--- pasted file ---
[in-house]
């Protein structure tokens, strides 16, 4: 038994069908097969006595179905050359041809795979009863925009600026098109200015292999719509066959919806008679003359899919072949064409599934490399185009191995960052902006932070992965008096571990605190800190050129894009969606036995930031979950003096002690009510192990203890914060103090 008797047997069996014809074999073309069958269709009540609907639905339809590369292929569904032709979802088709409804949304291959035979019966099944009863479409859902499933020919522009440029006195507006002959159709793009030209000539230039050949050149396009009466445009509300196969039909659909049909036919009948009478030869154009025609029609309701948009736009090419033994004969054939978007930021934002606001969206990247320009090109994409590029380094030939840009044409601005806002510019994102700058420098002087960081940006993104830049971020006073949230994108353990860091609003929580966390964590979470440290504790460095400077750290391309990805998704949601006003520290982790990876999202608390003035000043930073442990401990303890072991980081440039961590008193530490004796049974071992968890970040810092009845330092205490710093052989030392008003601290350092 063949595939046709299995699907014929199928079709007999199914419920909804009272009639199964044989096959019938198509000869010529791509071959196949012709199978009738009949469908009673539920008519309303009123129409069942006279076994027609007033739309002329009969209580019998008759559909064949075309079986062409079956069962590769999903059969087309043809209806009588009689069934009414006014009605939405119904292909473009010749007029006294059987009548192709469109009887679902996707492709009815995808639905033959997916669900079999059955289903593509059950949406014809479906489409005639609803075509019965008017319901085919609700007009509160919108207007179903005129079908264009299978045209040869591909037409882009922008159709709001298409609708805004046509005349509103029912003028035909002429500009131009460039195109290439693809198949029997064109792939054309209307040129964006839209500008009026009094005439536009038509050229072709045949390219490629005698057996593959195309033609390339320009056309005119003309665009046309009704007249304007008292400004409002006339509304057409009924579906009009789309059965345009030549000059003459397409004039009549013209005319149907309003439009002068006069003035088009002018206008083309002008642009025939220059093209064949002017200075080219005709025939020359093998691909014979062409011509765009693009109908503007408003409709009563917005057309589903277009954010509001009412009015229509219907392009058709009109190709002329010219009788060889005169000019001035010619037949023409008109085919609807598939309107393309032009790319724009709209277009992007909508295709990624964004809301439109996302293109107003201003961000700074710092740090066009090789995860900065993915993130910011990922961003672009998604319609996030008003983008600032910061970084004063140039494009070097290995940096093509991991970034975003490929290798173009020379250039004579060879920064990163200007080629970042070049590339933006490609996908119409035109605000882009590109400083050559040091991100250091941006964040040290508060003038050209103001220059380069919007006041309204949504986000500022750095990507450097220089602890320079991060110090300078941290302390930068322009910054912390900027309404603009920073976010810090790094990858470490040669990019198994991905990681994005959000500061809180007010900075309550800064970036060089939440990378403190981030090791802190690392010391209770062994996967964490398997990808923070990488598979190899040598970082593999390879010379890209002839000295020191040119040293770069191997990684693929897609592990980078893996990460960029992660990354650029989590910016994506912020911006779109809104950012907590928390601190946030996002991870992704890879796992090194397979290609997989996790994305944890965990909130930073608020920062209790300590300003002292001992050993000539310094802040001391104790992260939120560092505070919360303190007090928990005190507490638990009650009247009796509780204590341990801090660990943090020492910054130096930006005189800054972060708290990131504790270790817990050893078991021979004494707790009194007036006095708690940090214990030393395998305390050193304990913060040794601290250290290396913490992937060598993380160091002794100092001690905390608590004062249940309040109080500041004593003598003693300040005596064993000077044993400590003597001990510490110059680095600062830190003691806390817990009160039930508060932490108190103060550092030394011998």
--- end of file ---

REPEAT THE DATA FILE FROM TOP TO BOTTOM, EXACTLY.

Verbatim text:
[in-house]
């Protein structure tokens, strides 16, 4: 038994069908097969006595179905050359041809795979009863925009600026098109200015292999719509066959919806008679003359899919072949064409599934490399185009191995960052902006932070992965008096571990605190800190050129894009969606036995930031979950003096002690009510192990203890914060103090 008797047997069996014809074999073309069958269709009540609907639905339809590369292929569904032709979802088709409804949304291959035979019966099944009863479409859902499933020919522009440029006195507006002959159709793009030209000539230039050949050149396009009466445009509300196969039909659909049909036919009948009478030869154009025609029609309701948009736009090419033994004969054939978007930021934002606001969206990247320009090109994409590029380094030939840009044409601005806002510019994102700058420098002087960081940006993104830049971020006073949230994108353990860091609003929580966390964590979470440290504790460095400077750290391309990805998704949601006003520290982790990876999202608390003035000043930073442990401990303890072991980081440039961590008193530490004796049974071992968890970040810092009845330092205490710093052989030392008003601290350092 063949595939046709299995699907014929199928079709007999199914419920909804009272009639199964044989096959019938198509000869010529791509071959196949012709199978009738009949469908009673539920008519309303009123129409069942006279076994027609007033739309002329009969209580019998008759559909064949075309079986062409079956069962590769999903059969087309043809209806009588009689069934009414006014009605939405119904292909473009010749007029006294059987009548192709469109009887679902996707492709009815995808639905033959997916669900079999059955289903593509059950949406014809479906489409005639609803075509019965008017319901085919609700007009509160919108207007179903005129079908264009299978045209040869591909037409882009922008159709709001298409609708805004046509005349509103029912003028035909002429500009131009460039195109290439693809198949029997064109792939054309209307040129964006839209500008009026009094005439536009038509050229072709045949390219490629005698057996593959195309033609390339320009056309005119003309665009046309009704007249304007008292400004409002006339509304057409009924579906009009789309059965345009030549000059003459397409004039009549013209005319149907309003439009002068006069003035088009002018206008083309002008642009025939220059093209064949002017200075080219005709025939020359093998691909014979062409011509765009693009109908503007408003409709009563917005057309589903277009954010509001009412009015229509219907392009058709009109190709002329010219009788060889005169000019001035010619037949023409008109085919609807598939309107393309032009790319724009709209277009992007909508295709990624964004809301439109996302293109107003201003961000700074710092740090066009090789995860900065993915993130910011990922961003672009998604319609996030008003983008600032910061970084004063140039494009070097290995940096093509991991970034975003490929290798173009020379250039004579060879920064990163200007080629970042070049590339933006490609996908119409035109605000882009590109400083050559040091991100250091941006964040040290508060003038050209103001220059380069919007006041309204949504986000500022750095990507450097220089602890320079991060110090300078941290302390930068322009910054912390900027309404603009920073976010810090790094990858470490040669990019198994991905990681994005959000500061809180007010900075309550800064970036060089939440990378403190981030090791802190690392010391209770062994996967964490398997990808923070990488598979190899040598970082593999390879010379890209002839000295020191040119040293770069191997990684693929897609592990980078893996990460960029992660990354650029989590910016994506912020911006779109809104950012907590928390601190946030996002991870992704890879796992090194397979290609997989996790994305944890965990909130930073608020920062209790300590300003002292001992050993000539310094802040001391104790992260939120560092505070919360303190007090928990005190507490638990009650009247009796509780204590341990801090660990943090020492910054130096930006005189800054972060708290990131504790270790817990050893078991021979004494707790009194007036006095708690940090214990030393395998305390050193304990913060040794601290250290290396913490992937060598993380160091002794100092001690905390608590004062249940309040109080500041004593003598003693300040005596064993000077044993400590003597001990510490110059680095600062830190003691806390817990009160039930508060932490108190103060550092030394011998």